An implementation of a combination bathroom cleaning and plunging tool may comprise a handle with an accessory coupler at a first end responsive to an accessory release mechanism on the handle, a plurality of different bathroom accessories comprising at least a toilet plunger and a brush, but optionally also a sponge mop or other bathroom accessory, wherein each bathroom accessory comprises a first end configured to removably couple to the accessory coupler of the handle, and a storage caddy comprising an identifiable storage space configured for each accessory. In particular implementations, the brush may comprise a vibrator motor in the brush, and the vibrator motor may be coupled to a brush power coupling on a first end of the brush and the handle comprises a battery storage compartment and a handle power coupling on the accessory coupler operatively associated with the battery storage compartment and a switch configured to activate the handle power coupling. In particular implementations, the handle further comprises a battery storage compartment and a vibrator motor in the handle at or near the accessory coupler.

Particular implementations of a combination bathroom plunging and cleaning tool, the handle comprises a ring with an inside horizontal opening of at least 3 inches. In particular implementations of the handle, the release mechanism comprises a lever that has a first lever position in which the accessory coupler is configured to release the bathroom accessory and a second lever position in which the accessory coupler is configured to couple the bathroom accessory to the handle.

Particular implementations of the storage caddy further comprise a housing and a lid hingedly coupled to the housing. In more specific implementations, the storage caddy further comprises a fan within the housing and a plurality of air vents and the fan is arranged within the housing to generate air flow past the bathroom accessories and out of the air vents. The fan may be configured to generate the air flow for a predetermined period of time after at least one of the bathroom accessories is returned to the storage caddy. In particular implementations of the storage caddy, the storage caddy comprises identifiable storage space for each accessory and comprises a holding tray comprising a plurality of compartments, each associated with one of the bathroom accessories and each having a depth at least half of a height of the bathroom accessory associated with the compartment. One or more storage caddy compartments may be arranged to extend to its depth within the storage caddy at an angle to a horizontal plane. Particular compartments may comprise a liquid absorbent pad therein and that pad may comprise an antifungal and/or an antibacterial treatment.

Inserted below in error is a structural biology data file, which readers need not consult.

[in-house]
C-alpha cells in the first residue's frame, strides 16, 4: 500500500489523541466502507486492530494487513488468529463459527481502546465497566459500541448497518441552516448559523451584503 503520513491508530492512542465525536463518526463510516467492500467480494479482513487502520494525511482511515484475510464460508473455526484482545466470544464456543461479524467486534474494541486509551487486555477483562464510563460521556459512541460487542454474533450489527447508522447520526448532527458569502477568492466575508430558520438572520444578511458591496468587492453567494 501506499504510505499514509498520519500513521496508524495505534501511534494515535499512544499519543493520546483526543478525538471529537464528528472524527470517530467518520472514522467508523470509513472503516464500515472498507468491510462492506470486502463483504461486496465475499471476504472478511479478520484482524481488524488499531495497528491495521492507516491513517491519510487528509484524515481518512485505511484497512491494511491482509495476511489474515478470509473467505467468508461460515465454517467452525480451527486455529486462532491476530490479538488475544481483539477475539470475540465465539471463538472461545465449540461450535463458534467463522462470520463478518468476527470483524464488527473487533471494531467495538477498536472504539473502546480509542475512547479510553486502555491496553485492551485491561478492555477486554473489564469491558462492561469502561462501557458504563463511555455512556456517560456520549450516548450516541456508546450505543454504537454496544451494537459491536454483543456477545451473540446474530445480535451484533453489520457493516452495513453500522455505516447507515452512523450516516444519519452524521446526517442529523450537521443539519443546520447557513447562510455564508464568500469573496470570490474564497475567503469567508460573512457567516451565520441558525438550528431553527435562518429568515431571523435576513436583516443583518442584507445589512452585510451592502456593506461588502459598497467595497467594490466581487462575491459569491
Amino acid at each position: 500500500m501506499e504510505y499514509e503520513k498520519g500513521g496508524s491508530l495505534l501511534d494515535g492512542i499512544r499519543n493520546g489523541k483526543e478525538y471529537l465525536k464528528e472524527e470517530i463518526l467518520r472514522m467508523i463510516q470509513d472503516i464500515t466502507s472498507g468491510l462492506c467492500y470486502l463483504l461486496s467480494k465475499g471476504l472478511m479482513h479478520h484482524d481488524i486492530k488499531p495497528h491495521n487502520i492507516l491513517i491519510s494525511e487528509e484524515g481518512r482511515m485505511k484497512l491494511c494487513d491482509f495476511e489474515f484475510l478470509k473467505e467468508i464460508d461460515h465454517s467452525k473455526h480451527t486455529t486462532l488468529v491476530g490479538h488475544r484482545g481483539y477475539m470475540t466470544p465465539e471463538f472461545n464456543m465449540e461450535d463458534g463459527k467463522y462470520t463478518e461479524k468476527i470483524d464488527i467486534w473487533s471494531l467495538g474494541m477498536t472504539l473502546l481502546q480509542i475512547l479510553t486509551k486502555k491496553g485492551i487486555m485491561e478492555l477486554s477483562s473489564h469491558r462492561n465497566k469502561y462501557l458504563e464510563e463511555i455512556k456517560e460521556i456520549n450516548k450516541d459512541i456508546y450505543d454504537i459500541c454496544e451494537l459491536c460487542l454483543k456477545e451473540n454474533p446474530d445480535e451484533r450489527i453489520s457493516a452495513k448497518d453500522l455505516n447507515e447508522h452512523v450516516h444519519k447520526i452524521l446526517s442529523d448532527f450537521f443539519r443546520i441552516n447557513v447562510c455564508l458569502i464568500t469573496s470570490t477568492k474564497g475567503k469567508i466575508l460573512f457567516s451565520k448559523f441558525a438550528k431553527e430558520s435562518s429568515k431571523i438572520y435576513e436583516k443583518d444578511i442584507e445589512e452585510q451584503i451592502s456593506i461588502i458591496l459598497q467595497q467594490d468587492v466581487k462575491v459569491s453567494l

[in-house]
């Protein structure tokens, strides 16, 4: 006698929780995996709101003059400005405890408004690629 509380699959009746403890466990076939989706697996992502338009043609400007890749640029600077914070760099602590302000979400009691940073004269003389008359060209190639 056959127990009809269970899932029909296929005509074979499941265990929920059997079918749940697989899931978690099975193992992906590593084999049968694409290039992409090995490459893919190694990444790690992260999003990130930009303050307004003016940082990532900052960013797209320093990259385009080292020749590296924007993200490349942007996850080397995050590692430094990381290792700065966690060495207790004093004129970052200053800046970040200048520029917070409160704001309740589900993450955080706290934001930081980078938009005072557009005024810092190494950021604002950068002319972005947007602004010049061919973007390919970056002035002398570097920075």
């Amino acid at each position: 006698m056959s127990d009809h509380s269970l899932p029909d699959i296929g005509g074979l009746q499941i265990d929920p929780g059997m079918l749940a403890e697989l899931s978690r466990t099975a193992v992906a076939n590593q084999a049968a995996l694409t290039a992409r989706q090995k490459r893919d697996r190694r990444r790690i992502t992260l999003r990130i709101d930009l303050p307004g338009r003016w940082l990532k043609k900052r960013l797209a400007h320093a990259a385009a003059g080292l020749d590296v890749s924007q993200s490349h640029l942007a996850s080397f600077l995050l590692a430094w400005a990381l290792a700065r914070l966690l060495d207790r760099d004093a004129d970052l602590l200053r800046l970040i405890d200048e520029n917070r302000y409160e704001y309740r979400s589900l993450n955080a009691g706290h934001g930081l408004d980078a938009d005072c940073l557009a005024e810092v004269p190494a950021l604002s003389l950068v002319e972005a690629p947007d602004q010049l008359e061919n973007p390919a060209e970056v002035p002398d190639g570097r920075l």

Particular implementations of a method of operating a combination bathroom plunging and cleaning tool comprises removing a handle from a storage caddy housing at least a plunger accessory and a brush accessory; coupling the handle to the brush accessory by pressing a first end of the handle into a first end of the brush accessory; removing the brush accessory from and replacing the brush accessory to the storage caddy using the handle; detaching the handle from the brush accessory by actuating a release mechanism on the handle; and coupling the handle to the plunger accessory by pressing the first end of the handle into a first end of the plunger accessory.

Other particular implementations further comprise removing the plunger accessory from and replacing the plunger accessory to the storage caddy using the handle. Of course, while the brush or the plunger is removed from the storage caddy, it may be used to clean a bathroom or plunge a stopped-up toilet using the handle prior to replacing the bathroom accessory and handle to the storage caddy. In particular implementations, a fan within the storage caddy may be activated for a predetermined time after replacing the bathroom accessory to the storage caddy to dry the accessory.

The foregoing and other aspects, features, and advantages will be apparent to those artisans of ordinary skill in the art from the DESCRIPTION and DRAWINGS, and from the CLAIMS.

BRIEF DESCRIPTION OF THE DRAWINGS